Sunday, July 19, 2020

C-Band Yagi Antenna

A Formal Bow Tie Event

I have made a few PCB antennas and the Yagis worked well, but they were very narrow band.  So I tried to improve that by making the elements conical - or in this case, since it is 2D PCB antenna, triangular.

I think it is a fairly unique idea and I certainly haven't seen a picture of a PCB antenna like this before.  The Driven element and first director are flared to 3 mm (since there is no more space) and the Reflector and other Directors are flared to 10 mm.

Wide Band Yagi with Unbalanced Co-ax Feed

I'll see what happens once the conformal coating dried and I hooked up a cable.

It is the same design I used before - I just flared the elements and left out the last 2 directors:

This way I can compare the two antennas with each other.  I didn't bother to simulate it - I just went ahead and machined it to see what happens.

Antenna Gain

Initial tests showed that the gain is about 5 dBi which is typical for a 5 element Yagi and the bandwidth of the new antenna is much wider than the conventional old one, which is very promissing, but I need to work on my RF cables, connectors and calibration kit, to get proper graphs, since the VNA seems to be out of calibration.

I don't have an anechoic chamber - I hold two antennas in my hands and rotate them 90 and 180 degrees to see what is going on - good enuff!

Performance Graphs

I eventually charged the battery of my VNA (Having decent power sure helps!), reread the manual and reset the calibration (Func Shift 7).  I also verified that there is no significant difference between Sys Cal and User Cal with my cables, so it is good to go.

Bandwidth of 120 MHz at 3.1 GHz

For comparison, here is the previous simpler antenna with 1 mm wide straight elements:

Bandwidth of 30 MHz at 3.38 GHz

A low VSWR is important for a transmit antenna.  Modern day radios have Gallium Arsenide semiconductor drivers that can get damaged very easily by high voltages.  The better radios have self protection circuits that will reduce the output power if there is a mismatch, but El Cheapo radios may simply heat up and melt down.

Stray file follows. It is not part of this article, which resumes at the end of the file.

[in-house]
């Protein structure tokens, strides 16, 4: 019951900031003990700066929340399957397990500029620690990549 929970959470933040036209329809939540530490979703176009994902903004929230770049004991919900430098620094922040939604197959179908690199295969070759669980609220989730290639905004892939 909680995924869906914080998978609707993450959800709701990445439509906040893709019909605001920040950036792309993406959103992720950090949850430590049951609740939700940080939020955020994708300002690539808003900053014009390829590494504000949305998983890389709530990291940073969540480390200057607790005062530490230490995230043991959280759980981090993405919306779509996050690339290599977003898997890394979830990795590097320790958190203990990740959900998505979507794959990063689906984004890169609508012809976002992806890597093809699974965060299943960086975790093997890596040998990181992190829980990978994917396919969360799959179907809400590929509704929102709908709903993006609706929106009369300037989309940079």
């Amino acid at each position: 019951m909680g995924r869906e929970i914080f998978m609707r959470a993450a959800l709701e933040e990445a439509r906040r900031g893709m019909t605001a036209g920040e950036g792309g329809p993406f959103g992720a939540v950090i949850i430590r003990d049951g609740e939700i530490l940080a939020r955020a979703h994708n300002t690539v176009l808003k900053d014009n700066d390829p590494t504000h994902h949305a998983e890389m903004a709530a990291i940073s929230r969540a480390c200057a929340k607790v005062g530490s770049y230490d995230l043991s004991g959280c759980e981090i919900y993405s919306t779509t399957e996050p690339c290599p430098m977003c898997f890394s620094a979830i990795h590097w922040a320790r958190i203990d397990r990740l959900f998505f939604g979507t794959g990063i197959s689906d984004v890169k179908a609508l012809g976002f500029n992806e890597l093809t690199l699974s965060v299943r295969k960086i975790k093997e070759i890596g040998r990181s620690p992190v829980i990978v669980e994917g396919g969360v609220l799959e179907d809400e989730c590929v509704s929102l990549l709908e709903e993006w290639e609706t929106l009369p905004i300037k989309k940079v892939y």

Vacuum tube radios can handle enormous voltages, so the old clunkers can simply be tuned for maximum smoke, but the missus may not want to have a hot and sizzling 1 meter tall Klystron tube in the living room, although it could be quite a discussion piece.  Travelling Wave Tubes are still used in some K band satellite transmitters, so vacuum tubes are not just ancient relics of microwave ovens!


Flaring the antenna elements to 3 mm and 10 mm does help significantly to widen the bandwidth of the Yagi antenna by 400% and it still has the nice linear Phase, VSWR and Impedance characteristics of a conventional Yagi, but the antenna is still quite narrow band, compared to a Log-Periodic antenna for example.

The centre frequencies are somewhat different, because the new one is made on FR2 and the old one on FR4, but I also plotted the new one more accurately in KiCAD.  To get a PCB antenna exactly on the frequency you want, will take three to five iterations.  That is just the nature of the game.

I think that the bandwidth can be further widened, by inserting cross pieces to make the elements more like cones.  Maybe I'll try a Conehead antenna another day.

Have Fun!


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